Sunday, January 1, 2012

Aquilaria Malaccensis Lam

Taxonomy and nomenclature
Family: Thymelaeaceae
Synonyms: Aquilariella malaccensis (Lam.) v.  Tieghem, Aquilaria agallochaRoxb.Vernacular/common names: agarwood, Malayan eagle wood, Malayan aloe wood (Eng.); calambac,calambour (Fr.); gaharu (Indonesia); karas (Sunda-nese); kekeras and kepang (Malaysia).Related species: The genus Aquilaria consists of a number of species in SE Asia – Pacifi c several of which produce ‘eagle wood’. The most widely used
are A. crassna (Indochina) and A. sinensis (S. China). Because of the valuable agarwood several Aquilaria species have been overexploited and are critically endangered.

Distribution and habitat
A. malaccensis occurs in India, Burma, Malaysia, Philippines and Indonesia. In Indonesia mainly in Sumatra (Sibolangit, Bangka, Jambi, Riau and South Sumatra), Kalimantan, Sulawesi, Moluccas andPapua. It is found in primary and secondary forest, mainly in lowland and on hillsides at 200-750 m altitude, Koeppen climate type A – B with temperatures of 14 – 32°C and annual rainfall of 2.000-4.000 mm. It grows on sandy clay soil.

The wood is hard and light with rough texture, white or brownish yellow. Main use is the agarwood, a highly appreciated and priced fragrant wood caused by accumulation of scented resin. Production of agar- wood may be infl uenced both by genetic and environmental factors but the general understanding is that the fragrant oleoresin that permeates the heartwood of some trees is produced as a response to wounding and/or fungal infection. Agarwood contains more than 12 chemical components that can be extracted. They have a wide use in medicine (general pain reducer, dental pain, kidney and rheumatism medicine),as venom repellent, in perfume and as incense raw material. Wood without or with low content of resin can be used for boxes, interior or veneer. The innerfi brous bark has occasionally been used locally as raw material for clothing and ropes.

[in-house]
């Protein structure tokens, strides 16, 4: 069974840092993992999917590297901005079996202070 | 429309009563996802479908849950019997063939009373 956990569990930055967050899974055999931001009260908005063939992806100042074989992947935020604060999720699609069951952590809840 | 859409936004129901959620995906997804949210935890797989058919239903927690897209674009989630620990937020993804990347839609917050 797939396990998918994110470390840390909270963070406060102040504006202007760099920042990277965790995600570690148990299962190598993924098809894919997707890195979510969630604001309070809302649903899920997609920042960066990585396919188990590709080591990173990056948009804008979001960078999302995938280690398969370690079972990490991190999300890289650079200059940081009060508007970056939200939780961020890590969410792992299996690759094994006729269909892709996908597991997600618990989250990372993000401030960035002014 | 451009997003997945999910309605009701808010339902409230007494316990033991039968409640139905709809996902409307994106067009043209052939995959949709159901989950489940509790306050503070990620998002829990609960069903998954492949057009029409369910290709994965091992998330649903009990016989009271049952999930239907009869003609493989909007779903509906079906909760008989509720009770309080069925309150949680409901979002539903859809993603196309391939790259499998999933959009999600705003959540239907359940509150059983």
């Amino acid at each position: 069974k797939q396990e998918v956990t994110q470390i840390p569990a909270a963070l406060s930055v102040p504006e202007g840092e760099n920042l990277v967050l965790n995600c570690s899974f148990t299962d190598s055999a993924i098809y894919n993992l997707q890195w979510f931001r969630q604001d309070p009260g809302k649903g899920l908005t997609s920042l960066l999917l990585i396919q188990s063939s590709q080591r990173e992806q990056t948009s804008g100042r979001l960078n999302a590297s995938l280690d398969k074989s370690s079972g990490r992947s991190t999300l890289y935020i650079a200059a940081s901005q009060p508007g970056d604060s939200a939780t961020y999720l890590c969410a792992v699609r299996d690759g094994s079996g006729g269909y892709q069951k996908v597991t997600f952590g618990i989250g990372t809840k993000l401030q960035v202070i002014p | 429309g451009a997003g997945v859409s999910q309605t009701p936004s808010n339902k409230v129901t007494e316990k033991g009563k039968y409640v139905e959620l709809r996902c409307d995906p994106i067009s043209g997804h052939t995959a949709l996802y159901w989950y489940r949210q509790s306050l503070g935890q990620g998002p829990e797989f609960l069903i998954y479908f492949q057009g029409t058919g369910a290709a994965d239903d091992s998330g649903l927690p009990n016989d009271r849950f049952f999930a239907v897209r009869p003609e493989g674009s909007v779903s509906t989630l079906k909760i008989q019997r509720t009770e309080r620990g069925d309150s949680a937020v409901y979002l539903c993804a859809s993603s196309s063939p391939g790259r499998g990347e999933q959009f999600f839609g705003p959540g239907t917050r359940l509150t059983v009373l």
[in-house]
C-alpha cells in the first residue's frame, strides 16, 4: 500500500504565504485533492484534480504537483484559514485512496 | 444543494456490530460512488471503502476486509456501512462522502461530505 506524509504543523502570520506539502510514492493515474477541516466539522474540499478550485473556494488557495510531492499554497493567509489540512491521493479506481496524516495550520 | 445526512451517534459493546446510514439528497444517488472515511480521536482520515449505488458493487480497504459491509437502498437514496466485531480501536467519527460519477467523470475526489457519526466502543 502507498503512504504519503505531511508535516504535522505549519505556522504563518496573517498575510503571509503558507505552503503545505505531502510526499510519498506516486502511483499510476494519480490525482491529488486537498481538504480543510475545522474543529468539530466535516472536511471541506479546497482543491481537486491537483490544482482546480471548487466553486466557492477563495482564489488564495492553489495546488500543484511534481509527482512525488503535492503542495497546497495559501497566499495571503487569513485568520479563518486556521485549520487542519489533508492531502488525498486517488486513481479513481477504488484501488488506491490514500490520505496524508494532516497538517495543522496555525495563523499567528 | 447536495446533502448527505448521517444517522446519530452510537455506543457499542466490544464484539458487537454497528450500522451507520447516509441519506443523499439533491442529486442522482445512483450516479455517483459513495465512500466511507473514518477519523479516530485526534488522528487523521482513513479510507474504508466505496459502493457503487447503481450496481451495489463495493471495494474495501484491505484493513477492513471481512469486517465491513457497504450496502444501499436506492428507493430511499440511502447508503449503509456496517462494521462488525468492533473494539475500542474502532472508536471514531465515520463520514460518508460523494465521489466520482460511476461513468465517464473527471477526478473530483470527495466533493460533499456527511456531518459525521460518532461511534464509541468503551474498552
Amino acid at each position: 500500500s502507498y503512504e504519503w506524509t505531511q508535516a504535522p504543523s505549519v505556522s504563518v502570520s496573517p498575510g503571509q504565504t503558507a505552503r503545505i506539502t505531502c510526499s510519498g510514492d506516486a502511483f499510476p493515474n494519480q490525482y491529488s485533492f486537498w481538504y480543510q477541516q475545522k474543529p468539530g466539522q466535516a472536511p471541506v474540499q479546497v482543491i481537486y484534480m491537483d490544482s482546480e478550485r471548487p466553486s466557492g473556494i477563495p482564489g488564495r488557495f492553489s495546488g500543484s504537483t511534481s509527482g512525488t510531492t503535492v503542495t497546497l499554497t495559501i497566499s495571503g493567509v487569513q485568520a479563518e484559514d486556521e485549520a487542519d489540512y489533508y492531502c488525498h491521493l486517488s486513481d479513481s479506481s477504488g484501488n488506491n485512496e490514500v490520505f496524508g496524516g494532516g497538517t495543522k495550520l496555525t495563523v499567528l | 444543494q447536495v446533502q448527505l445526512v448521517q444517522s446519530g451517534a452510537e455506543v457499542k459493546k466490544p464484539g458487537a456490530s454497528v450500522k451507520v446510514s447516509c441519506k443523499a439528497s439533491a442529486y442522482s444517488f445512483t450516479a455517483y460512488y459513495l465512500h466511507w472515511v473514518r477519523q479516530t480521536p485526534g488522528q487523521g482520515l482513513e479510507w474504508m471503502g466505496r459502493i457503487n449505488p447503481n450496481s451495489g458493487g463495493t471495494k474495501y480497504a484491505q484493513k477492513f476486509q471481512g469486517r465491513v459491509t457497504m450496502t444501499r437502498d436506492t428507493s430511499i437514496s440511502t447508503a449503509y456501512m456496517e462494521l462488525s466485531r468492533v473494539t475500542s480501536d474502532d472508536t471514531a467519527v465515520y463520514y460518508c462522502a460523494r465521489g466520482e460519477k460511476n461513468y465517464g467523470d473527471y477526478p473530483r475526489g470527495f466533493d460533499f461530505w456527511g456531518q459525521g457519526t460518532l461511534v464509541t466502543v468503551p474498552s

Botanical description
Up to 20 - 40 m tall and 60 cm in diameter. Young ark is light brown with fi ne hairs, older bark is smooth and whitish in colour. Wood without resin is white, light and soft, while wood with resin is hard, dark and heavy. Leaves alternate, elliptic or lanceolate, 3-3.5 cm wide and 6-8 cm long with 12-16 pairs of veins. Infl orescence a terminal or axillary umbel. Flowers hermaphroditic, up to 5 mm long, fragrant
and yellowish green or white. 
Fruit and seed description
Fruit: green, egg-shaped capsule, leathery exocarp with fi ne hairs, 4 cm long and 2.5 cm wide. There are
two seeds per fruit. Seed: ovoid, blackish brown and densely covered with red-brown hair. There are about 1500 seeds per kg.

Flowering and fruiting habit
The tree starts fl owering and fruiting at the age of 5-6 years and medium sized trees are reported to produce
about 1.5 kg of seed during good seed years. Flowering and fruiting occur in the dry season. In Sumatra,fl owering and fruiting season is twice a year. Trees fl owering in July-August have mature fruits in November-December; trees fl owering in March-April bear fruits in July-August.